I, and we, will be listening to God's voice - for myself, and for us as a chusch family.

RFC - Monroe, MI
5305 Evergreen
734-242-5277

Bhatia's Atheological Haitian Suggestions (Where Is God in Haiti?)


(The banner is from the Livesay's blog. They are a missionary family living in Haiti. For all who want to help they say - do not come personally [especially if you are not a professional doctor or nurse], unless you speak Creole. But in general, send money, not people, because having more people around, esp. those who do not speak Creole, will mean more people to house and feed, etc.)

The recent nytimes op-ed by Poojah Bhatia suggests, implicitly, that Haitians are foolish to believe in God in the aftermath of the earthquake. Bhatia writes: "If God exists, he’s really got it in for Haiti. Haitians think so, too. Zed, a housekeeper in my apartment complex, said God was angry at sinners around the world, but especially in Haiti. Zed said the quake had fortified her faith, and that she understood it as divine retribution." Bhatia concludes: "Why, then, turn to a God who seems to be absent at best and vindictive at worst? Haitians don’t have other options. The country has a long legacy of repression and exploitation; international peacekeepers come and go; the earth no longer provides food; jobs almost don’t exist. Perhaps a God who hides is better than nothing."

My Haitian pastor-friends who are now in Haiti helping their people (if my friends are alive) have not lost their faith in God. Quite the opposite: they are mobilizing their rescue efforts around praying and placing their trust in God. Are they fools for doing so? To infer this is to degrade them. Bhatia seems to suggest that they only turn to God because "Haitians don't have other options," and if they did have "other options" what might those be? What if, in fact, there are no other options for all of us?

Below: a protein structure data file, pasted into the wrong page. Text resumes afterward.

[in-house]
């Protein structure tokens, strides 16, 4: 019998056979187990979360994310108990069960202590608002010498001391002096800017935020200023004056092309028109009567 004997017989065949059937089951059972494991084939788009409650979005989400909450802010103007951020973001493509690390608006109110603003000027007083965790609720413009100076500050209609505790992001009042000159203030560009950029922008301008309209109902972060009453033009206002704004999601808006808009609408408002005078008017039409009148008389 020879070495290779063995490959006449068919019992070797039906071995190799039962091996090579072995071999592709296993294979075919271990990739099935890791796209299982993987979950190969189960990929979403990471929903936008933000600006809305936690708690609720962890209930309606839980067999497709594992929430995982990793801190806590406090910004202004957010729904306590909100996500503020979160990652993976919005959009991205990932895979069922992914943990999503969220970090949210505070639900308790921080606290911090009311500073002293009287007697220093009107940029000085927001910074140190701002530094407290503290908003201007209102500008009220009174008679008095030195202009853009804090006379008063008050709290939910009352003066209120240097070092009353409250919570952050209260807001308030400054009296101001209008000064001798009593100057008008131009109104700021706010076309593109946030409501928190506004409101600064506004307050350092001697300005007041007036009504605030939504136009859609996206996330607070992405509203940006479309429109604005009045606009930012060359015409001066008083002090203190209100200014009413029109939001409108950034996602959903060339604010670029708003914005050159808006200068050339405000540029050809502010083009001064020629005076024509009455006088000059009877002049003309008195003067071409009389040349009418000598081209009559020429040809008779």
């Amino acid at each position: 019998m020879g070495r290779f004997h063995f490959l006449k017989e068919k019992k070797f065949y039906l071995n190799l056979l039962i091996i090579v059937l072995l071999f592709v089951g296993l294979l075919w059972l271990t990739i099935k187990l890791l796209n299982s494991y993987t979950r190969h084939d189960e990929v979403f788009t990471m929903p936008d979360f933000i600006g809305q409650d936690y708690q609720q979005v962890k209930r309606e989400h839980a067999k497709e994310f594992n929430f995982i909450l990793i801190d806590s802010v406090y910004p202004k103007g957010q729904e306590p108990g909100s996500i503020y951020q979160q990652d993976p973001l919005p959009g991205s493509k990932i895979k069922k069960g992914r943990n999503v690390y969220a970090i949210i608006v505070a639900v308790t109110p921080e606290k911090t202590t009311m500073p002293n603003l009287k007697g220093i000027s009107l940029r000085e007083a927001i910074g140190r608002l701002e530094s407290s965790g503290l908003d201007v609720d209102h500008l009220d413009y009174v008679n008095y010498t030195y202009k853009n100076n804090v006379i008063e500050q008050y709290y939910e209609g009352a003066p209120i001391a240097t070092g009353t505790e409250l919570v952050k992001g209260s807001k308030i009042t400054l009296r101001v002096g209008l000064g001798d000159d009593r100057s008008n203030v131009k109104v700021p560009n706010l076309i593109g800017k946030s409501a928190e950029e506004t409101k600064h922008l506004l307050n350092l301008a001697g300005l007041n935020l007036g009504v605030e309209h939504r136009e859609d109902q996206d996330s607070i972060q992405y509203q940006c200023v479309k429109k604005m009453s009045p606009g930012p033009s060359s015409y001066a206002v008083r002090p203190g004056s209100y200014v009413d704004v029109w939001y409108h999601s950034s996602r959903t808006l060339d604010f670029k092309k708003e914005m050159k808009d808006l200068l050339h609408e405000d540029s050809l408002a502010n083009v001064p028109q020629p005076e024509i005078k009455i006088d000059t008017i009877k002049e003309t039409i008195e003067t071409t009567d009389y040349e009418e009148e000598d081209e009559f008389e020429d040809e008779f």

I think that is the case; viz., in the face of such disaster, humanity has no other option but to trust in God if one is looking for help. What about atheism as an option? Atheism is the worldview that tells us there are no options at all. Freud's atheism says that humanity creates civilization in order to protect us from one another and from natural disasters. But civilization cannot protect us from natural disasters. So humanity, acting on the basis of its "infantile prototype," "projects" an imaginary father onto the heavens and appeals to it. If we then add Freud's very low opinion of human nature to this, a solitary individual like "Zed" (above) has no options in her plight. (For Freud, humans are intrinsically evil; i.e. self-centered/narcissistic.) Both Nietzsche and Bertrand Russell acknowledged nature's inexorable, punishing onslaught against humanity. With that as a fact, what shall a person do? Nietzsche's option was to bow before "power," and finds such power-worship in pre-Socratic Greek culture. Russell's option was: be free in your own mind. Which, of course, will do nothing in the face of nature's ravages. Just don't bow before them. Why not be atheists and just love and care for one another? I do know that many Jesus-followers have planted themselves indigenously in Haiti and pray and love and work to effect systemic differences in the Haitian infrastructure. Is there such an atheist presence, long-term, in Haiti? I don't know. And I cannot help but think of a meeting I had with one of our local atheists. After talking with him for a few hours I invited him to serve with me in our community soup kitchen, which feeds seven nights week, between 70 -200 people per evening. He declined. He's far too busy laughing and "Christianity" and mocking religious people. I know all atheists aren't like like. This one is. The point: there has been a significant, long-term, systemic Christian presence in Haiti. They have been there and were there when the earhtquake went down and are now there, speaking Creole, helping their Haitian brothers and sisters,  most of whom are Christians. Can atheists claim the same?

Should Zed trust humanity? As Bhatia acknowledges, Haiti has "a long legacy of repression and exploitation; international peacekeepers come and go." What if there's a whole lot of "Christian humanity" out there in the world? Don't things them seem more promising? While there are real Jesus-followers who follow the Real Jesus and work to effect systemic change in the world's impoverished conditions, most Christians - at least in North America and Europe - are too self-absorbed, hoping to achieve their best life now. See, for more detail about this, Richard Stearns's phenomenal and troubling The Hole In Our Gospel.

Bhatia gives us no options, if not God. He admits that humanity hasn't systemically helped Haiti in the past. The "Haitis" of our world have always existed, now exist, and shall continue to exist, even existing within a few miles of you. Why think humanity will be of any real, systemic help in the future, even as the world currently runs to Haiti, as it should?